ATVB In Focus
Novel Approaches to the Treatment of Dyslipidemia
Disorders of plasma lipoprotein metabolism (“dyslipidemia”) play a major role in the initiation and progression of atherosclerotic cardiovascular disease (ASCVD). Low-density lipoproteins (LDL), as well as other atherogenic apoB-containing lipoproteins, are known to promote cholesterol accumulation in macrophages as well as inflammatory responses within the vessel wall, leading to atherosclerosis progression. In addition, high-density lipoproteins (HDL) and their major apolipoprotein, apoA-I, promote the efflux of cholesterol from macrophages, the first step in the process of reverse cholesterol transport, and have other antiinflammatory and antioxidant effects that may contribute to inhibition of atherosclerosis. Pharmacological treatment to reduce levels of atherogenic lipoproteins, particularly the use of 3-hydroxy-3-methylglutaryl (HMG) coenzyme A (CoA) reductase inhibitors, or statins, has been proven in multiple large clinical outcome trials to significantly reduce the risk of cardiovascular events, generally by about one-third over five years. Indeed, the reduction of cardiovascular risk with statin therapy has been one of the greatest advances in medicine over the last two decades, and the expanding use of statin therapy will undoubtedly contribute to an important reduction in atherosclerotic cardiovascular disease over the next several decades.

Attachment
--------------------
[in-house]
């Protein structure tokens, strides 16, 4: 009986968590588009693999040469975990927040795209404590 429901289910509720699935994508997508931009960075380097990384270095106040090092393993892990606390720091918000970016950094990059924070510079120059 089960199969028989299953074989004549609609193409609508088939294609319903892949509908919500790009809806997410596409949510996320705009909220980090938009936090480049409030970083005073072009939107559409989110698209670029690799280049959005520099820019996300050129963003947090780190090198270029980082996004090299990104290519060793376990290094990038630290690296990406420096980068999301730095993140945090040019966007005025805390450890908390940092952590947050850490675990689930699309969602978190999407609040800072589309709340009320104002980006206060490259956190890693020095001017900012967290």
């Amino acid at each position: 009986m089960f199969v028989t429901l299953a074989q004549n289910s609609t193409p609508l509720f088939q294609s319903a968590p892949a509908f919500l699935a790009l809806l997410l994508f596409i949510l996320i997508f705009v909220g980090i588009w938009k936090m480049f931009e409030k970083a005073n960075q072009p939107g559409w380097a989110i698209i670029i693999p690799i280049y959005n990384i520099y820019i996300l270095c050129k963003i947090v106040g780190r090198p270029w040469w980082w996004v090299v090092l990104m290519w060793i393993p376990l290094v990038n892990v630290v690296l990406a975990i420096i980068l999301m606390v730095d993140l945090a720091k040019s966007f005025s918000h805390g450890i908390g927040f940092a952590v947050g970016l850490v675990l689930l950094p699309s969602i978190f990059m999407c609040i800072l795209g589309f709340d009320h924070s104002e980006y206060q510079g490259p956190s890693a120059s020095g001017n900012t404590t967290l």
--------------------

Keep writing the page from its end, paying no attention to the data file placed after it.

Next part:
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However, the success of statin therapy has not eliminated the importance of continuing to develop new therapeutic approaches to the treatment of dyslipidemia. First, as the targets for lipid lowering therapy become ever more aggressive, it becomes more and more difficult for a substantial number of patients to achieve these aggressive targets using statins alone. Approximately only one-half of high risk patients with established coronary heart disease (CHD) or CHD risk equivalent status are able to reach the “optional” LDL cholesterol goal of <70 mg/dL using even the highest doses of the most potent statins. Therefore, there will continue to be a major need for drugs that can be used in combination with statins to allow patients to achieve aggressive LDL cholesterol and non-HDL cholesterol goals. Second, a substantial minority of individuals cannot tolerate statins or dose escalation of statins because of muscle pain. It is unclear what the true prevalence of this condition really is, but as the number of individuals who are candidates for statin therapy continues to expand well beyond 40 million individuals in the US alone, even a small percent of this number represents a substantial number of individuals intolerant to statins who require other pharmacological approaches to reducing atherogenic lipoproteins. Third, although statins are highly effective at reducing LDL cholesterol, many patients on statin therapy with well-controlled LDL cholesterol levels continue to have elevated triglycerides and non-HDL cholesterol levels and available evidence suggests that this presents an ongoing risk for these patients. There will be an increasing move toward using drugs in combination with statins that are more effective at reducing triglycerides and non-HDL cholesterol, particularly if atherosclerosis imaging and large outcome trials show that this approach further reduces cardiovascular risk. Fourth, low levels of HDL cholesterol continue to represent a major unmet medical need. Some data suggest that in patients treated with a statin, low HDL cholesterol is one of the most important risk factors for subsequent cardiovascular events. Therefore, new approaches to raise HDL cholesterol levels are needed. Finally, we must keep in mind that as effective as statins are at reducing cardiovascular risk, they reduce risk by only about one-third over five years. Therefore, we need to know more about what factors predict cardiovascular events in statin-treated patients. Undoubtedly, some of these factors will be related to other plasma lipid and lipoprotein fractions as noted above, and these will continue to be major targets for the development of new therapies.